Cars have never made good houses

Ten years ago there were no beggars on the streets of Wellington.  Today almost every walk through the CBD reveals the increase in poverty in New Zealand.  The needs for begging obviously vary.  One woman I spoke to had $80 of her benefit left after paying rent (and deductions from WINZ and the Department of Justice) to pay for herself and her two children.  But I guess she is one of the lucky ones.  She has a place to live in.

Bill English’s announcement on Friday (16 September) that the government will spend $750m to create new state houses is an impressive amount.  It is significantly more than the $463m Housing NZ had forecast that it would spend on buying rental properties in September last year (Housing NZ Statement of Performance Expectations 2015/16 p. 16).  Strange then that it will only create a gain by 2021 of approximately 800 houses (160 houses/year).  At a cost of only $937,000+gst per house – it is just more than the new average $1m house price for Auckland.

The significance of the $750m pales though when set against what the government spends on roading.

This $750m over five years is for houses in Auckland.  The 2015-2018 National Land Transport Programme (NLTP) plans to spend over $4.23 billion in Auckland (across all transport classes), or $1.4 billion a year – about twice English’s sudden generosity for housing.  Nationwide the NLTP forecasts spending over $6 billion on state highways and over $2 billion on other roads over those three years. Just counting roads, PT, and walking and cycling – that’s 88% of the NLTP funding on roading, with just 11% for public transport and 1% for walking and cycling.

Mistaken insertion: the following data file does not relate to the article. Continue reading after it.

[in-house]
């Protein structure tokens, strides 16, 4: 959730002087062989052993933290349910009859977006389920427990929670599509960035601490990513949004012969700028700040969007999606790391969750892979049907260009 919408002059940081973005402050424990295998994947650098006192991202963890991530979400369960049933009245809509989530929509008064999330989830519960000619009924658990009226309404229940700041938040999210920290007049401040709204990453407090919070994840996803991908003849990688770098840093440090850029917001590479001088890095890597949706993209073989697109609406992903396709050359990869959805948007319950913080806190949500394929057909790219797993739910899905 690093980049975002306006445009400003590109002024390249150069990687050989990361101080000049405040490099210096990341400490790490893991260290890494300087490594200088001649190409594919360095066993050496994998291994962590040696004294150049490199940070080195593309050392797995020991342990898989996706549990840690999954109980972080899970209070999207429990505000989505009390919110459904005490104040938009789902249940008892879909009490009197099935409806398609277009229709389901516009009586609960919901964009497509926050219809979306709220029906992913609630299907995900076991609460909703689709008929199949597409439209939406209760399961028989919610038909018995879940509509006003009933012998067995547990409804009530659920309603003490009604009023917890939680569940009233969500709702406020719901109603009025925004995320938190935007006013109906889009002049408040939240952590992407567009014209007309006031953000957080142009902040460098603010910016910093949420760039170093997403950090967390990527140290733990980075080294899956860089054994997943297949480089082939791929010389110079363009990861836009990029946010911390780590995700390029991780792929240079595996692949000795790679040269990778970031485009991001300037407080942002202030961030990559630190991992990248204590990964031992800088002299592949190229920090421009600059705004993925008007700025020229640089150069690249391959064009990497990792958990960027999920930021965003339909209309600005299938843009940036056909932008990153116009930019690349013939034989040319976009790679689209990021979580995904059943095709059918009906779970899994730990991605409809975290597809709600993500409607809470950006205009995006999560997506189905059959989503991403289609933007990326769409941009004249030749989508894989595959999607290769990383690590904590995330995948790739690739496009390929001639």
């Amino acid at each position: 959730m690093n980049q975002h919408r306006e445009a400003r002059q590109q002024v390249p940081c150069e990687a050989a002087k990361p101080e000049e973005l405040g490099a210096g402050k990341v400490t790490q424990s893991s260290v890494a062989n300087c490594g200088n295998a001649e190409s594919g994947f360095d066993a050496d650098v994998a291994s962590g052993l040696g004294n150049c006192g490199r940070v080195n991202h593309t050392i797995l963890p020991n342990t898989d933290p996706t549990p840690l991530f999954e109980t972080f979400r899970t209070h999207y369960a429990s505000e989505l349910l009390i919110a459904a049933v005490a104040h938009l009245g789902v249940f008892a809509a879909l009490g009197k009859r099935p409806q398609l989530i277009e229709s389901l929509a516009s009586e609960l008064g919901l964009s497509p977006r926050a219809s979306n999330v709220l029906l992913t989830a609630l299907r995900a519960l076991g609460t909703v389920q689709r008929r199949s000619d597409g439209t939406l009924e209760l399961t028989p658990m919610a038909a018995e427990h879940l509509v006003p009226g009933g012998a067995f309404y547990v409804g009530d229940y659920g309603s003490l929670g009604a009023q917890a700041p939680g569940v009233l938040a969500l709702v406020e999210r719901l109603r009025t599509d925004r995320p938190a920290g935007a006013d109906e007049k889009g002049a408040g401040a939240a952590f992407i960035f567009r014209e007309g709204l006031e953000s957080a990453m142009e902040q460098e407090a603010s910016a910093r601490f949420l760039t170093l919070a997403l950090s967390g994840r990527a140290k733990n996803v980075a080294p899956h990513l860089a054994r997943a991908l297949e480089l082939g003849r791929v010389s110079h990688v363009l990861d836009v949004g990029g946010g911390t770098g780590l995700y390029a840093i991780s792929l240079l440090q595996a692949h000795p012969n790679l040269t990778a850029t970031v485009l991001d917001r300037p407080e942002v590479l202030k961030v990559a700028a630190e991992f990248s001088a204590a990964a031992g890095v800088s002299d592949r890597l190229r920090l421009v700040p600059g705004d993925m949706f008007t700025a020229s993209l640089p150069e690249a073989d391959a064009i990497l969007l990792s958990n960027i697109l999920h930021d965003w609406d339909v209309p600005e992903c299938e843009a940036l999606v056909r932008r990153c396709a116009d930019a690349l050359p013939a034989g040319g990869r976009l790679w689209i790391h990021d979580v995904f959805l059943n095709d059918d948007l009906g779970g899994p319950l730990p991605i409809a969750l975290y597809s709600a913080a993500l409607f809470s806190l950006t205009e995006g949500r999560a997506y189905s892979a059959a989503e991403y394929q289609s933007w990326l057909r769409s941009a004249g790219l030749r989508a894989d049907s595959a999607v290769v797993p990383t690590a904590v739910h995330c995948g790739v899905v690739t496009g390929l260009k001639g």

The imbalance between roading and public transport is highly relevant to this discussion of state housing.  Northcote, the intended location of Bill English’s largesse, is not exactly a quick walk into town.  While some residents might live most of their lives locally, it is highly likely that many state house tenants will depend on public transport for their mobility – that means their quality of life and, for the economically minded, their productivity too.

The contrast between the government attitude to housing and to transport is not just one of allocated resources.  It’s also one of expected financial returns.  Last year Housing NZ had an operating balance of $108m and returned a $108m dividend to the government.  NZTA ran a $43m loss. (Financial Statements of the Government of New Zealand for the year ended 30 June 2015 p. 154).

The government financial statements are an expression of their priorities in extremely clear black and white.  Cars and roads are more important than housing.  It’s time that all that changed.  While many of New Zealand’s homeless are having to live in cars and on streets, it’s impossible to believe that they all want to.

Christine McCarthy


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